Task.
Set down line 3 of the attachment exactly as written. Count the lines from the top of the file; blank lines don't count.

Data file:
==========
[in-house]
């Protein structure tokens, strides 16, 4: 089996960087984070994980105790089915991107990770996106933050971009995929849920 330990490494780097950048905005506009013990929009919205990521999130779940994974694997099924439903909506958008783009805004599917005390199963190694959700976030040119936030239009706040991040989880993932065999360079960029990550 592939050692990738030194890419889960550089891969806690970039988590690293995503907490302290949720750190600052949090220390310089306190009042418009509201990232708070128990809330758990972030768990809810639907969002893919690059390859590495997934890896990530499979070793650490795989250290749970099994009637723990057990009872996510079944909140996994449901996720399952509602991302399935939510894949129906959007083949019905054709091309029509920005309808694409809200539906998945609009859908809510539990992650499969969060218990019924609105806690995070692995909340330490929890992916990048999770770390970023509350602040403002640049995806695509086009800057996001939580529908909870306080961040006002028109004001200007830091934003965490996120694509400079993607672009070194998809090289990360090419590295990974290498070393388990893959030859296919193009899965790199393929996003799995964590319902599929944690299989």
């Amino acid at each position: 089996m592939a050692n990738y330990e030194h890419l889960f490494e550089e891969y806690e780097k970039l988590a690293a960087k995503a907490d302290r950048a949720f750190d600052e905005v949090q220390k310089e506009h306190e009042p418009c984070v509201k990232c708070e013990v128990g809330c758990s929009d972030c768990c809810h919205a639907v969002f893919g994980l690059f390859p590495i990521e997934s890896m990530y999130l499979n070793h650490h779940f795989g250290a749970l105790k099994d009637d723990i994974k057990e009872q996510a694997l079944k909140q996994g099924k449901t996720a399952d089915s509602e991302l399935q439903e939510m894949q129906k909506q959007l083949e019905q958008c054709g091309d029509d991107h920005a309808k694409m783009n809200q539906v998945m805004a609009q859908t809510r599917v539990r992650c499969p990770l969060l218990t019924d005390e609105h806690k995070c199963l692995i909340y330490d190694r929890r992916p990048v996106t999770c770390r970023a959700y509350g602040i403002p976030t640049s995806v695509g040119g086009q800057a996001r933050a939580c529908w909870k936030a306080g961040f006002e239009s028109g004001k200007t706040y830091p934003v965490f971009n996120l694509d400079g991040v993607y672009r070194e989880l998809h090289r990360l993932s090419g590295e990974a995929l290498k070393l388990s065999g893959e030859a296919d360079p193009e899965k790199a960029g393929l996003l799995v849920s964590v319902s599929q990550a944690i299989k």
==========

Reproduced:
């Amino acid at each position: 089996m592939a050692n990738y330990e030194h890419l889960f490494e550089e891969y806690e780097k970039l988590a690293a960087k995503a907490d302290r950048a949720f750190d600052e905005v949090q220390k310089e506009h306190e009042p418009c984070v509201k990232c708070e013990v128990g809330c758990s929009d972030c768990c809810h919205a639907v969002f893919g994980l690059f390859p590495i990521e997934s890896m990530y999130l499979n070793h650490h779940f795989g250290a749970l105790k099994d009637d723990i994974k057990e009872q996510a694997l079944k909140q996994g099924k449901t996720a399952d089915s509602e991302l399935q439903e939510m894949q129906k909506q959007l083949e019905q958008c054709g091309d029509d991107h920005a309808k694409m783009n809200q539906v998945m805004a609009q859908t809510r599917v539990r992650c499969p990770l969060l218990t019924d005390e609105h806690k995070c199963l692995i909340y330490d190694r929890r992916p990048v996106t999770c770390r970023a959700y509350g602040i403002p976030t640049s995806v695509g040119g086009q800057a996001r933050a939580c529908w909870k936030a306080g961040f006002e239009s028109g004001k200007t706040y830091p934003v965490f971009n996120l694509d400079g991040v993607y672009r070194e989880l998809h090289r990360l993932s090419g590295e990974a995929l290498k070393l388990s065999g893959e030859a296919d360079p193009e899965k790199a960029g393929l996003l799995v849920s964590v319902s599929q990550a944690i299989k």